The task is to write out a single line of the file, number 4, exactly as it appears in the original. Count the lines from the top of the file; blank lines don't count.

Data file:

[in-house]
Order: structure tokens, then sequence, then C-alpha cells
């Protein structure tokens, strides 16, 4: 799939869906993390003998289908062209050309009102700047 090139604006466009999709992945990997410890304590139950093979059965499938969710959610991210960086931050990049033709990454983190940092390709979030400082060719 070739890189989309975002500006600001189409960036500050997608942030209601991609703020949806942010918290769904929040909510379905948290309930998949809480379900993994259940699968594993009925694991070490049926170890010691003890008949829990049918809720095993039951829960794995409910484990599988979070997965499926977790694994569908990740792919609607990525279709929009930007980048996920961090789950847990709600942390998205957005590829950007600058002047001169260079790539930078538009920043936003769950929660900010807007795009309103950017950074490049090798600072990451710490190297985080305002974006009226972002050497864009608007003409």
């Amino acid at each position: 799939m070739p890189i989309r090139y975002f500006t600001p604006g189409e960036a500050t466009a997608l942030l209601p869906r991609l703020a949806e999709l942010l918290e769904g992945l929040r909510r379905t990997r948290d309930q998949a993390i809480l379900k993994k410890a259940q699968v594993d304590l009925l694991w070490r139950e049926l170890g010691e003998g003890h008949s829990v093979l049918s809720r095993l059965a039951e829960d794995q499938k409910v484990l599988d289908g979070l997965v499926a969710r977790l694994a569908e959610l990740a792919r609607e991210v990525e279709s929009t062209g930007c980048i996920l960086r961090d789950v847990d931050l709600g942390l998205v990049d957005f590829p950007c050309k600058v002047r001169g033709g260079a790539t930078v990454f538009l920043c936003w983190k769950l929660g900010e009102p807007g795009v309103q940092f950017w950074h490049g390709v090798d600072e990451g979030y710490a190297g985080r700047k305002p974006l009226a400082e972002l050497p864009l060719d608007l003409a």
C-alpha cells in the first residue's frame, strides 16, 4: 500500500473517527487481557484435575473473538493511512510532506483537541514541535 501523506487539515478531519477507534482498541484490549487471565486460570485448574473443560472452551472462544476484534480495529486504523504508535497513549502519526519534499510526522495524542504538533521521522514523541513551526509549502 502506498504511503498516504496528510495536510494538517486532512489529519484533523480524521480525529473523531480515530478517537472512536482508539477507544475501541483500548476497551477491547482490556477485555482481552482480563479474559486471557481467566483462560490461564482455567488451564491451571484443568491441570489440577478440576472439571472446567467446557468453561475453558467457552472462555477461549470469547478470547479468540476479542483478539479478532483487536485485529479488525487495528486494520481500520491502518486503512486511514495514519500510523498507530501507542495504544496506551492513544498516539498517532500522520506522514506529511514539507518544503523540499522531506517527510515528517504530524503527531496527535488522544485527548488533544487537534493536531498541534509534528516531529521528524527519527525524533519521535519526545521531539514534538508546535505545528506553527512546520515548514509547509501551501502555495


């Amino acid at each position: 799939m070739p890189i989309r090139y975002f500006t600001p604006g189409e960036a500050t466009a997608l942030l209601p869906r991609l703020a949806e999709l942010l918290e769904g992945l929040r909510r379905t990997r948290d309930q998949a993390i809480l379900k993994k410890a259940q699968v594993d304590l009925l694991w070490r139950e049926l170890g010691e003998g003890h008949s829990v093979l049918s809720r095993l059965a039951e829960d794995q499938k409910v484990l599988d289908g979070l997965v499926a969710r977790l694994a569908e959610l990740a792919r609607e991210v990525e279709s929009t062209g930007c980048i996920l960086r961090d789950v847990d931050l709600g942390l998205v990049d957005f590829p950007c050309k600058v002047r001169g033709g260079a790539t930078v990454f538009l920043c936003w983190k769950l929660g900010e009102p807007g795009v309103q940092f950017w950074h490049g390709v090798d600072e990451g979030y710490a190297g985080r700047k305002p974006l009226a400082e972002l050497p864009l060719d608007l003409a």